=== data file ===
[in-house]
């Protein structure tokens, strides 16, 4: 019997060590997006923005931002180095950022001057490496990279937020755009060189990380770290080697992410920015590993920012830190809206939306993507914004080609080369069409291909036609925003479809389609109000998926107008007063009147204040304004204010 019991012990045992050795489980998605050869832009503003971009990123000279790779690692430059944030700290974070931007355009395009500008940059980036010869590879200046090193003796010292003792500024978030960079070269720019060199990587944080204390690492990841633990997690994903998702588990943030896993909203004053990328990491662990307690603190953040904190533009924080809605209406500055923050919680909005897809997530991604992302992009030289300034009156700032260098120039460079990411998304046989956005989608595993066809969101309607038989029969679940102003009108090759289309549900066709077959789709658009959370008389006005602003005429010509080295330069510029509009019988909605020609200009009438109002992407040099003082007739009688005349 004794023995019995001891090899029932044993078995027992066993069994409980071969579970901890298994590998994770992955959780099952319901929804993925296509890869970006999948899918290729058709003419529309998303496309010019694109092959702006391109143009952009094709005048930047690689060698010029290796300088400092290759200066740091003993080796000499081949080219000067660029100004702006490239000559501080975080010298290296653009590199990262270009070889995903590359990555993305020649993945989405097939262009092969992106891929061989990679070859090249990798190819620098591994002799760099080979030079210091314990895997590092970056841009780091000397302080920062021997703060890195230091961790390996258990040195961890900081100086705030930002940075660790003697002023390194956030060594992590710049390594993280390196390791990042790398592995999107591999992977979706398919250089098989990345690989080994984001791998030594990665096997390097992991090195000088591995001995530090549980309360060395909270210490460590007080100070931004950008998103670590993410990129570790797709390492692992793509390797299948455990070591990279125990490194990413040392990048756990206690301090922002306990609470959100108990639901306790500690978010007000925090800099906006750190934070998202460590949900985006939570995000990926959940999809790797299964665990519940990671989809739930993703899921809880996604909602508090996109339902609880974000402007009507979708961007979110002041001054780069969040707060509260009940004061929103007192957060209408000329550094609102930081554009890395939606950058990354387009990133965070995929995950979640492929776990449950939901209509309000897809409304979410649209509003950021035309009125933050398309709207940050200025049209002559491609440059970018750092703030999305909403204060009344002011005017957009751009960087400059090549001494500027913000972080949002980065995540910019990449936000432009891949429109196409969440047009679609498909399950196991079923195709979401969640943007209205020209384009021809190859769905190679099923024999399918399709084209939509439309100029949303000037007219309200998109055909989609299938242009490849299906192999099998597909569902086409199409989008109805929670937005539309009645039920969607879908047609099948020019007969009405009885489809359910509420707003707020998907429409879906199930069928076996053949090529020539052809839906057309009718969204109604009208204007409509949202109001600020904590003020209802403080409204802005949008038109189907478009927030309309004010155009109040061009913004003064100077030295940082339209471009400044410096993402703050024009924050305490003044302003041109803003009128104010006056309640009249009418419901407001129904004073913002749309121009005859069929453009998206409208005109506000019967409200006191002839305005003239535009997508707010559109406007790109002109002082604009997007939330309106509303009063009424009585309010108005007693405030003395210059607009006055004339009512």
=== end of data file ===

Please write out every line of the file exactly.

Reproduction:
[in-house]
């Protein structure tokens, strides 16, 4: 019997060590997006923005931002180095950022001057490496990279937020755009060189990380770290080697992410920015590993920012830190809206939306993507914004080609080369069409291909036609925003479809389609109000998926107008007063009147204040304004204010 019991012990045992050795489980998605050869832009503003971009990123000279790779690692430059944030700290974070931007355009395009500008940059980036010869590879200046090193003796010292003792500024978030960079070269720019060199990587944080204390690492990841633990997690994903998702588990943030896993909203004053990328990491662990307690603190953040904190533009924080809605209406500055923050919680909005897809997530991604992302992009030289300034009156700032260098120039460079990411998304046989956005989608595993066809969101309607038989029969679940102003009108090759289309549900066709077959789709658009959370008389006005602003005429010509080295330069510029509009019988909605020609200009009438109002992407040099003082007739009688005349 004794023995019995001891090899029932044993078995027992066993069994409980071969579970901890298994590998994770992955959780099952319901929804993925296509890869970006999948899918290729058709003419529309998303496309010019694109092959702006391109143009952009094709005048930047690689060698010029290796300088400092290759200066740091003993080796000499081949080219000067660029100004702006490239000559501080975080010298290296653009590199990262270009070889995903590359990555993305020649993945989405097939262009092969992106891929061989990679070859090249990798190819620098591994002799760099080979030079210091314990895997590092970056841009780091000397302080920062021997703060890195230091961790390996258990040195961890900081100086705030930002940075660790003697002023390194956030060594992590710049390594993280390196390791990042790398592995999107591999992977979706398919250089098989990345690989080994984001791998030594990665096997390097992991090195000088591995001995530090549980309360060395909270210490460590007080100070931004950008998103670590993410990129570790797709390492692992793509390797299948455990070591990279125990490194990413040392990048756990206690301090922002306990609470959100108990639901306790500690978010007000925090800099906006750190934070998202460590949900985006939570995000990926959940999809790797299964665990519940990671989809739930993703899921809880996604909602508090996109339902609880974000402007009507979708961007979110002041001054780069969040707060509260009940004061929103007192957060209408000329550094609102930081554009890395939606950058990354387009990133965070995929995950979640492929776990449950939901209509309000897809409304979410649209509003950021035309009125933050398309709207940050200025049209002559491609440059970018750092703030999305909403204060009344002011005017957009751009960087400059090549001494500027913000972080949002980065995540910019990449936000432009891949429109196409969440047009679609498909399950196991079923195709979401969640943007209205020209384009021809190859769905190679099923024999399918399709084209939509439309100029949303000037007219309200998109055909989609299938242009490849299906192999099998597909569902086409199409989008109805929670937005539309009645039920969607879908047609099948020019007969009405009885489809359910509420707003707020998907429409879906199930069928076996053949090529020539052809839906057309009718969204109604009208204007409509949202109001600020904590003020209802403080409204802005949008038109189907478009927030309309004010155009109040061009913004003064100077030295940082339209471009400044410096993402703050024009924050305490003044302003041109803003009128104010006056309640009249009418419901407001129904004073913002749309121009005859069929453009998206409208005109506000019967409200006191002839305005003239535009997508707010559109406007790109002109002082604009997007939330309106509303009063009424009585309010108005007693405030003395210059607009006055004339009512």